But even that does not suffice. We must also hope for the future. We cannot just live in the present, even if it is in a substantive and profitable manner. We cannot just fulfill our mission by getting in touch with reality in our observance of Torah and Mitzvos. Even realizing that we are generating powerful G-dly energy that will be revealed in the future is not sufficient. It is also incumbent upon us to hope, yearn, pray, plead, anticipate and long for the coming of Moshiach and that it should be right now!

Bilam’s response to the elders of Moab and Midian, to stay overnight to await G-d’s response, can apply to us in a similar fashion, albeit, in the opposite direction.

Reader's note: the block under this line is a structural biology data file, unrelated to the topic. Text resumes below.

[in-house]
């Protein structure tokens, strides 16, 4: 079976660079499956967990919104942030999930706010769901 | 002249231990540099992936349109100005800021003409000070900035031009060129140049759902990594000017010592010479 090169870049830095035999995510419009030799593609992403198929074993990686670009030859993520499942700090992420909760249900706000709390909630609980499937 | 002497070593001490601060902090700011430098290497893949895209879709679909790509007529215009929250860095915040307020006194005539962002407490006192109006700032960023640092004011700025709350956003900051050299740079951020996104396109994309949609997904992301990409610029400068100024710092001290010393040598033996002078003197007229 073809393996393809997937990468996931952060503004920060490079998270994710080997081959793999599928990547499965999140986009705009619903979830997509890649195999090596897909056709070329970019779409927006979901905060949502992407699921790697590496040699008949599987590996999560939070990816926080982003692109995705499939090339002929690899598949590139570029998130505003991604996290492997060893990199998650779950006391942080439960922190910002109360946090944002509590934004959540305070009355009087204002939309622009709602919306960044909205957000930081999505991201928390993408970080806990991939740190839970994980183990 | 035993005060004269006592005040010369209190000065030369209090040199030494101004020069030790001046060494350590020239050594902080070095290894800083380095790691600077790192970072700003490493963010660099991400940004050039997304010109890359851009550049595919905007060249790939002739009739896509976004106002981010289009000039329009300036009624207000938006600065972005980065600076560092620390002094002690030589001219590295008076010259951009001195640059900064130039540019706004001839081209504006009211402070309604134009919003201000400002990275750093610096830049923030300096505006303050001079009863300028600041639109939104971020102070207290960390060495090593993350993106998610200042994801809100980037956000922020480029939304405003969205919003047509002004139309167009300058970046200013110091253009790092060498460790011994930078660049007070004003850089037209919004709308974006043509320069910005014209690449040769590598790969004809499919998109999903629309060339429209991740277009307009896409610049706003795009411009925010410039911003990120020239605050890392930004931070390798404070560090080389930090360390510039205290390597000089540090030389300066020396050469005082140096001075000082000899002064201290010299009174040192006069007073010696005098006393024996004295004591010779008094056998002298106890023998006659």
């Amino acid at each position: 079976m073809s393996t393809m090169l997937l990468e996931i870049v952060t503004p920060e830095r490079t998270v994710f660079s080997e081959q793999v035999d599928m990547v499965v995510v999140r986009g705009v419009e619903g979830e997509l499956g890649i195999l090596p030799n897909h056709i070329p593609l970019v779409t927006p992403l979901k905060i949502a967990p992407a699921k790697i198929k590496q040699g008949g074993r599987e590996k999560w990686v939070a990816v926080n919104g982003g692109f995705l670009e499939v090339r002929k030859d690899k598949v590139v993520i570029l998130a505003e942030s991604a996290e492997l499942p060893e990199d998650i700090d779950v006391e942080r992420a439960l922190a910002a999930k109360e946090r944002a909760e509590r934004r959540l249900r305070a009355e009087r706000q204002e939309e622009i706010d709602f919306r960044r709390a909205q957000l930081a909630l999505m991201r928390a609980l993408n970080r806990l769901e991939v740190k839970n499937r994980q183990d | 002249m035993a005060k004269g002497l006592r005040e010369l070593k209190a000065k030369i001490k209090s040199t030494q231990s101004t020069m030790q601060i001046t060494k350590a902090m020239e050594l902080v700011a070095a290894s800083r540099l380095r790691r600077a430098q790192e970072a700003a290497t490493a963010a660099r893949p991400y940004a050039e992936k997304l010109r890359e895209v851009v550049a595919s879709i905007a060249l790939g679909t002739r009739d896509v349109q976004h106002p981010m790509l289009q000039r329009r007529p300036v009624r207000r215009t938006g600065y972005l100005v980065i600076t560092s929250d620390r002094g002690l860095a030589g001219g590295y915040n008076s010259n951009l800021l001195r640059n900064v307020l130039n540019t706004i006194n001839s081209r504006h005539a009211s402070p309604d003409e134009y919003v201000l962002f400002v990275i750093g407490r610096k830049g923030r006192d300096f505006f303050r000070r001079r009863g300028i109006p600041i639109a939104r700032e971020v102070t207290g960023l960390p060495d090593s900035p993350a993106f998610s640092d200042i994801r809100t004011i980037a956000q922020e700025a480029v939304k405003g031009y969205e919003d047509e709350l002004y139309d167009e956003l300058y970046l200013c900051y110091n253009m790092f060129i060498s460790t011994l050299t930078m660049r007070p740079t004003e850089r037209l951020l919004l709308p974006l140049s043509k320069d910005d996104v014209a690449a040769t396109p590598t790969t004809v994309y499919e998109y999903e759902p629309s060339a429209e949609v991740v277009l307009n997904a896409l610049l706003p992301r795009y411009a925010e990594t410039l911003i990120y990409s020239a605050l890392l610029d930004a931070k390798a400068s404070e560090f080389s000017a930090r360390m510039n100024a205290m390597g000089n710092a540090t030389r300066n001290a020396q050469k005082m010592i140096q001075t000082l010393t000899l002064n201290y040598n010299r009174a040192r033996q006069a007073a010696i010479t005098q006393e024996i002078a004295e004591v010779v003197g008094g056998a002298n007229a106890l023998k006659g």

The Rebbe explains that exile is like staying overnight in a temporary lodging. When we are on the road and not in our own home, we know that it is only temporary.

We too must realize that this Galus, even in the best of circumstances, when we are in touch with Mamash-true substance, and recognize the tremendous power we generate now, is still only a “motel” on the road. We must never mistake the best of Galus for our permanent home. We must always yearn to be in our own home.

So while we make the most of our stay in the Galus-Motel Six for one evening (and even when the lights are kept on for us) we also anxiously await G-d’s response to us that He is taking us out of Galus and authorizing the building of His permanent home—the building of the Third and final Bais HaMikdash!

Article originally appeared on Beis Moshiach Magazine (